From Pipi’s Pasture: The weekend snowstorm |

From Pipi’s Pasture: The weekend snowstorm

Diane Prather/For Craig Press

It started snowing on Saturday night. When I got up at 5:30 a.m. Sunday morning to make coffee, I opened the front door just a crack and peeked out onto the front porch. It looked like it had snowed just a little bit, but the wind was blowing. I decided maybe it wouldn't be too difficult to get morning chores done (because I know how deep the drifts get when it snows and blows here at Pipi's Pasture). I went back to bed for a while to wait for the coffee.

Less than two hours later, after it was light enough to see, I gathered up my two buckets and an old coffee can full of cat food and started out to do chores. As soon as I stepped off the porch, I saw it had snowed enough to cover up the ice. In fact, it was fairly easy going as I crossed to the shop.

Bud, a big black cat, was hunkered down in front of the big shop door. Bud always eats his breakfast from a pan on the front porch, but this morning, he wasn't interested in going past the covered entry to the shop. By now, it was starting to snow, and the wind continued to blow.

Bud followed me to the carport where we keep the grain. I poured some of the cat food into a pan and laid out two grain sacks so he had a place to sleep in the dry carport.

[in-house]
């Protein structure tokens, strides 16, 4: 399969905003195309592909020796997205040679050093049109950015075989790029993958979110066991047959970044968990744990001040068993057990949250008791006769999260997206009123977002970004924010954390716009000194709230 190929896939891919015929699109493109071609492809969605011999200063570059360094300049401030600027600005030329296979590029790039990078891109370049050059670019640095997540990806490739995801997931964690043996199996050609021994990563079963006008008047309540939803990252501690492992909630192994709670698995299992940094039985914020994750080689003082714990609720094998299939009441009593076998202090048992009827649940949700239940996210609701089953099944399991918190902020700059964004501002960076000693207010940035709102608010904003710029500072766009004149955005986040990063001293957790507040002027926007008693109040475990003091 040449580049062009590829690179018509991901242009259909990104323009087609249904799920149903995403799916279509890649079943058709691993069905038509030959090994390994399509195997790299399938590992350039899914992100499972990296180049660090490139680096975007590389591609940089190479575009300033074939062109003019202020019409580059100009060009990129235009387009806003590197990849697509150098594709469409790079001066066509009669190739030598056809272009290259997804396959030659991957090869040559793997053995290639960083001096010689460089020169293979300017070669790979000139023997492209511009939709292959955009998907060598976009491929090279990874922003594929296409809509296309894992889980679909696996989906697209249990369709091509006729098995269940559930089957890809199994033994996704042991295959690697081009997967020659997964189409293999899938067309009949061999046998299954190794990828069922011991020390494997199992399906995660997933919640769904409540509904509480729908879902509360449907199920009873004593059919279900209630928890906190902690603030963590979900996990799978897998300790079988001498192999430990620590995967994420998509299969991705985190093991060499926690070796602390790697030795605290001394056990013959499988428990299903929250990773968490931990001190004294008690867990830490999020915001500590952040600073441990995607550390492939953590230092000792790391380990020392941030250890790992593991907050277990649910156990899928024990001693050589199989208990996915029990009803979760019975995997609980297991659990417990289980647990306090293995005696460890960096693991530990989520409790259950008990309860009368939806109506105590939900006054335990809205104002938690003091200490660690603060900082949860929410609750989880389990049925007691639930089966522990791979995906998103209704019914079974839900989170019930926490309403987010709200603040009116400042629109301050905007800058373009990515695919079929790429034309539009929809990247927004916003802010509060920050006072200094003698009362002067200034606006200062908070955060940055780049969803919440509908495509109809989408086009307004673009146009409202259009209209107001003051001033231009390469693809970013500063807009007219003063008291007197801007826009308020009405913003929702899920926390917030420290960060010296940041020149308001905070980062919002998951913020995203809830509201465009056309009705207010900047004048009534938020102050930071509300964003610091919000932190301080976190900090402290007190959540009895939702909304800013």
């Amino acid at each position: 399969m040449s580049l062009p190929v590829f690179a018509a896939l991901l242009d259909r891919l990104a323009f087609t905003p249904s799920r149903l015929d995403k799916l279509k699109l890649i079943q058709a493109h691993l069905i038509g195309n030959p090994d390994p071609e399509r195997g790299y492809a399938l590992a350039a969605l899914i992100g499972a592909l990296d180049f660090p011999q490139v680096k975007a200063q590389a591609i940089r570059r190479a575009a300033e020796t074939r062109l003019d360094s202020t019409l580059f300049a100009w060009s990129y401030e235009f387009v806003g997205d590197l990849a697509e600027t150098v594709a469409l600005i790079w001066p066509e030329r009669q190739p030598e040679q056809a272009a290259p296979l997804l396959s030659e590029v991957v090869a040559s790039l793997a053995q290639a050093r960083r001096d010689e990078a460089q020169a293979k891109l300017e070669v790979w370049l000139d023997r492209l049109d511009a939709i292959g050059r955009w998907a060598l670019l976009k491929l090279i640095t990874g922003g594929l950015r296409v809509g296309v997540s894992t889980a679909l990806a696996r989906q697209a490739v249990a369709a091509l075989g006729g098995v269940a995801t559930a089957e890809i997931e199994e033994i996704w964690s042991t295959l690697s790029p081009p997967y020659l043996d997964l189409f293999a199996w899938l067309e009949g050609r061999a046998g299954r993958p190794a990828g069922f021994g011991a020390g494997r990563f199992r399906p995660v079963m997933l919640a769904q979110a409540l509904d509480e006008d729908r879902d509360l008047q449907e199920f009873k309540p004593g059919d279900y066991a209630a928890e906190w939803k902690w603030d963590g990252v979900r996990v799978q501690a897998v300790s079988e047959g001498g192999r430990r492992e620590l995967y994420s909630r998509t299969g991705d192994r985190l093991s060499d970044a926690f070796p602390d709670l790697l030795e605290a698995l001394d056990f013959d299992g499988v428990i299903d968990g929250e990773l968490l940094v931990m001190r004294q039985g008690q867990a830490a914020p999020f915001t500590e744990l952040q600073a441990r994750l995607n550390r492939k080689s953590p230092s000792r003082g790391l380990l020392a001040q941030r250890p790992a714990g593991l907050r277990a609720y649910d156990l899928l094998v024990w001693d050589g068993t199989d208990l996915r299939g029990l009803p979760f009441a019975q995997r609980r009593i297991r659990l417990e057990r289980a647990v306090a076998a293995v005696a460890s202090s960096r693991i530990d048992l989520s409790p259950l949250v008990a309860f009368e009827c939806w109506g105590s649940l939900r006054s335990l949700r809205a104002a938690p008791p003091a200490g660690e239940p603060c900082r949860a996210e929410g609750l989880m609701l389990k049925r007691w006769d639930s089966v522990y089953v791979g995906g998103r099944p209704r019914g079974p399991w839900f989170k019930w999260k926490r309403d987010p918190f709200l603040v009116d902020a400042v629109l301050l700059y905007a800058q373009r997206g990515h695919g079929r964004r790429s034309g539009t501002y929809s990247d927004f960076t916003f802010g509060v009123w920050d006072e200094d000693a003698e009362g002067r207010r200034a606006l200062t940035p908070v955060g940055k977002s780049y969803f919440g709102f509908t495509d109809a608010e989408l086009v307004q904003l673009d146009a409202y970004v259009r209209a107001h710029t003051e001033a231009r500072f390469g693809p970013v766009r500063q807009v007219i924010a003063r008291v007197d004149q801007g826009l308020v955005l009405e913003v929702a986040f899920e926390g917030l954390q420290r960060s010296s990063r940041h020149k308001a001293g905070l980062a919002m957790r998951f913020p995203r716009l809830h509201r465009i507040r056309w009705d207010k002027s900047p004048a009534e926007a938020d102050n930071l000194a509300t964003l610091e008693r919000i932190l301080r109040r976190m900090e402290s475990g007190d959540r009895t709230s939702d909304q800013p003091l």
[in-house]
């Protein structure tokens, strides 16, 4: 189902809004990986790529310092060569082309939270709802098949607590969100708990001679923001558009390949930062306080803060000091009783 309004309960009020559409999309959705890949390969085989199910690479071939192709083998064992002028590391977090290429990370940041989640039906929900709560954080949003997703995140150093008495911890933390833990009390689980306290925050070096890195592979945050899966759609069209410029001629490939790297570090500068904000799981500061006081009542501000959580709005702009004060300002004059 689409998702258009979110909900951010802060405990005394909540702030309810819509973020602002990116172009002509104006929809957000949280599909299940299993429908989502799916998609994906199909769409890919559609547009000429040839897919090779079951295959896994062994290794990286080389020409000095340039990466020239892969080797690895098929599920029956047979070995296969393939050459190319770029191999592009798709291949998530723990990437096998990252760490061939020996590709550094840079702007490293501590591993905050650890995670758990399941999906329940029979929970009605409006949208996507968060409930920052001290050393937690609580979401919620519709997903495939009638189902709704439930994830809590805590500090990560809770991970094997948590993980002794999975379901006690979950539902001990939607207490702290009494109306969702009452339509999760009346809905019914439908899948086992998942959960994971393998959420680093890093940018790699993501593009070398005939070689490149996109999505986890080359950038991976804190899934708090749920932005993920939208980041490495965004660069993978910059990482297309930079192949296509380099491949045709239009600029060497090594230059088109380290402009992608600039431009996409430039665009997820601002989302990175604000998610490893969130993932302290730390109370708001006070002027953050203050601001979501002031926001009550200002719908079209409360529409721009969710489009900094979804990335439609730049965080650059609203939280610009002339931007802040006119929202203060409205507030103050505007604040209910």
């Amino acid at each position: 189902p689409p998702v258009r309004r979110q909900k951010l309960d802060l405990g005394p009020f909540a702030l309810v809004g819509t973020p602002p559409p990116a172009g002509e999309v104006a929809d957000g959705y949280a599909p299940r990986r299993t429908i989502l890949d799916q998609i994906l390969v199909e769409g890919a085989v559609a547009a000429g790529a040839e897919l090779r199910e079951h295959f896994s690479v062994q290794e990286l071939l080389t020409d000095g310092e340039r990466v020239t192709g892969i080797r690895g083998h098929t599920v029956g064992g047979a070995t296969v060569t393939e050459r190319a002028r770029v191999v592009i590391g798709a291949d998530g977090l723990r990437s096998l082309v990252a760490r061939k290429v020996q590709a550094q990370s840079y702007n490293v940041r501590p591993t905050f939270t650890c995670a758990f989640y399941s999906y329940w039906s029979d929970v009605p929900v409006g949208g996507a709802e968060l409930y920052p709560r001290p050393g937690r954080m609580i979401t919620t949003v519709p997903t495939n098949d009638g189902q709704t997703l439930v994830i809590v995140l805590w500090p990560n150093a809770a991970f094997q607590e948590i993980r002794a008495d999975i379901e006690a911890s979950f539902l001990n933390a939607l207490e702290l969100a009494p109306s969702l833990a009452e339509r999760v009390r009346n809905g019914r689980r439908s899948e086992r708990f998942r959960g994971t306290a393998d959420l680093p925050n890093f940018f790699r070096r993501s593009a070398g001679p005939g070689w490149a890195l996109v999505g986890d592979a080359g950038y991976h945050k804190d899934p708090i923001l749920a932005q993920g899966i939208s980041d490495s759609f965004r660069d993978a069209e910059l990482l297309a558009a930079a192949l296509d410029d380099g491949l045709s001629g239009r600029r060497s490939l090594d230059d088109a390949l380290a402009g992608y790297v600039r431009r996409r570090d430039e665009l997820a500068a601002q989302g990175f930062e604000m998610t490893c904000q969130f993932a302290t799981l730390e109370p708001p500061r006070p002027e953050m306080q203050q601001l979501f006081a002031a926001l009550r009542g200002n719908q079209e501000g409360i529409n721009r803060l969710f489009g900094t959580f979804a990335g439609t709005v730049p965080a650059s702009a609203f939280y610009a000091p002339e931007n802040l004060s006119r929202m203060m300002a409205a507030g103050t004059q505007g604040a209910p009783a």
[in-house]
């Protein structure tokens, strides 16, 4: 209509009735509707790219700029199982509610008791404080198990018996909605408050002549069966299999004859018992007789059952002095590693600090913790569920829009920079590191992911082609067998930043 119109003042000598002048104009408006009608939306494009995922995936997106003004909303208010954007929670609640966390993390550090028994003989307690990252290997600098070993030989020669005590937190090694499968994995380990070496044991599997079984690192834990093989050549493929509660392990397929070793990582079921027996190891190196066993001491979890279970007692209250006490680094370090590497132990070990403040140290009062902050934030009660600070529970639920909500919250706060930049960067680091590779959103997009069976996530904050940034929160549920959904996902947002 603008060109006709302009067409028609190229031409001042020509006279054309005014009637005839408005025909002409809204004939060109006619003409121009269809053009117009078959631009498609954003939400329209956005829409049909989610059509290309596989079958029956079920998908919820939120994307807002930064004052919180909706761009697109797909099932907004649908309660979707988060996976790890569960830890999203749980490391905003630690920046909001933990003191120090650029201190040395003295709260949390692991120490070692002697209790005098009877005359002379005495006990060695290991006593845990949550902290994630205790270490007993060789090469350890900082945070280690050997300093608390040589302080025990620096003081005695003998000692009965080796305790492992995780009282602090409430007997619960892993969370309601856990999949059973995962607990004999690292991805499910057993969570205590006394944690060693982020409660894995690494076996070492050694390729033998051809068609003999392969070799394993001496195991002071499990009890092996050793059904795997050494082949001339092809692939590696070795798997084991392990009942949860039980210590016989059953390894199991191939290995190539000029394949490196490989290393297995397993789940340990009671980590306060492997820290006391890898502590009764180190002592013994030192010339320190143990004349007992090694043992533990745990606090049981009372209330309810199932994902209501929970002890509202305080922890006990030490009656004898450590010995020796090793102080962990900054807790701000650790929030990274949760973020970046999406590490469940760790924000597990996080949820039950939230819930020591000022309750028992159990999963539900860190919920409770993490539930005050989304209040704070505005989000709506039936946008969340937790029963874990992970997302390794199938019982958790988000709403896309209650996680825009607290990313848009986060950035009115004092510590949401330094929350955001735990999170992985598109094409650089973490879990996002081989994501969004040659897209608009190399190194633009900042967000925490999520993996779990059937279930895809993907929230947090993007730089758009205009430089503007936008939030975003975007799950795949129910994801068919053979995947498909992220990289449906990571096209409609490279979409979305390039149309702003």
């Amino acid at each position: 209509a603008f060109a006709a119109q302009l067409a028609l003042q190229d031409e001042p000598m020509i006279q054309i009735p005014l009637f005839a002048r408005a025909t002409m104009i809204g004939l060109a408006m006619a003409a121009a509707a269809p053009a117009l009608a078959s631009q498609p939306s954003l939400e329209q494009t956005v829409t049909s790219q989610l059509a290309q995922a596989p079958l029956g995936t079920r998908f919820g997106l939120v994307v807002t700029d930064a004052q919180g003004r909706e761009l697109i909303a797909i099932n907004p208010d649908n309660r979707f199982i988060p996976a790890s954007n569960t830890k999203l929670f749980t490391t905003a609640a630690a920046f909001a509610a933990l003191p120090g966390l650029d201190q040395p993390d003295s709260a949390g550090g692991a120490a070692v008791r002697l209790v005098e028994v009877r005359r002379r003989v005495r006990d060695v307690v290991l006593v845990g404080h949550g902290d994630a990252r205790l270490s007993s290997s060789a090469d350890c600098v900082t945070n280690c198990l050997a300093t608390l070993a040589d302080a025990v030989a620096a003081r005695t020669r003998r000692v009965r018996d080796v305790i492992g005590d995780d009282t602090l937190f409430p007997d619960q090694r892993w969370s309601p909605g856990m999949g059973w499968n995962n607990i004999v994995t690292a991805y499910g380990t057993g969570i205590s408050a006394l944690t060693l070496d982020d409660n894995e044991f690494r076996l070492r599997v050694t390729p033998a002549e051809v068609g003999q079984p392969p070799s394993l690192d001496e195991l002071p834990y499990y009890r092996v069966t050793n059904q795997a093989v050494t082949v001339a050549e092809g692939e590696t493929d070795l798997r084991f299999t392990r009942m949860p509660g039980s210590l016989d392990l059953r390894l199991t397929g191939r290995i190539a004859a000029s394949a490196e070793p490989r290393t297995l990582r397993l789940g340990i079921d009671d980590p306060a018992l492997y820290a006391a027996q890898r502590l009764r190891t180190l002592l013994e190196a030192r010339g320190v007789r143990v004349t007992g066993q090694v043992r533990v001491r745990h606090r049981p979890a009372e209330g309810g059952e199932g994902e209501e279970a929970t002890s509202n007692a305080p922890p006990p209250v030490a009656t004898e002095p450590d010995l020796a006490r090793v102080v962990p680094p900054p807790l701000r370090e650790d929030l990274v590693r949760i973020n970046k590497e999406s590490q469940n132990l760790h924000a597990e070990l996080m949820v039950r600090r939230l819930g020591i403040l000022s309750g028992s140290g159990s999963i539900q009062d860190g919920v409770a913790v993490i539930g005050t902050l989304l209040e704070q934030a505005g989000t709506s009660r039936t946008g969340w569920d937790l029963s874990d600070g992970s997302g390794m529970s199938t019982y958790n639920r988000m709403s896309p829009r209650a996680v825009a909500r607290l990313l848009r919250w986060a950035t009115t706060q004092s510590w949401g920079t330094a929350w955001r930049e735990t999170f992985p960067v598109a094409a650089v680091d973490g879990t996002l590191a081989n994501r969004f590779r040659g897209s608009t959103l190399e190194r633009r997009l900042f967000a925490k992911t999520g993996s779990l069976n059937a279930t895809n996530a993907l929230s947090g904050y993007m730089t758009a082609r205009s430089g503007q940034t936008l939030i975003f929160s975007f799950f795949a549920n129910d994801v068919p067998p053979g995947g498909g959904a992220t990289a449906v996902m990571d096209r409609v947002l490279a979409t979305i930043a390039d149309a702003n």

Next, I went back by the shop and around the corner to a side gate. The snow wasn't very deep, but it was slightly drifted. I was able to open the gate and walk to the corral with no problems. I congratulated myself once I got to the corral, because the snow hadn't drifted in front of the main gate. I was able to open it easily and pull a bale through.

Feeding the cows didn't present any problems, either, though it was really snowing and blowing by then. During the night, the wind had blown from the west, so the cows spent the night in the front part of the pasture, where they had protection from a row of lilacs in the yard. By the time I started putting off hay, the wind had shifted and was blowing from the north, so we fed them next to the fence, where they had protection from some buildings. The summer calves jumped and played as they came to the hay.

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After making sure all the water containers had been filled, it was back to the house to set four pair of gloves and my coats out to dry. We watched it snow and blow all day. When it blows, the lane into our house often blows shut, so we wondered about it, but we didn't go out, and nobody tried to come in.

Evening chores weren't so easy. There was a lot more snow to wade through — not so easy with buckets of grain. The side gate was nearly blown shut, but I was able to push through a small opening. At the corral — amazingly — I could still get through the main gate.

We can usually predict where the drifts will be after a blizzard. This one was a little different. The snow blew off the front and back lawns, and there was a large bare area behind a mountain of large bales.

Today, our son, Jamie, and daughter-in-law, Brandi, called to let us now there had been an earthquake in Alaska the night before (they moved there in July). Some residents were evacuated because there was danger of a tsunami. That makes our snowstorm seem pretty tame.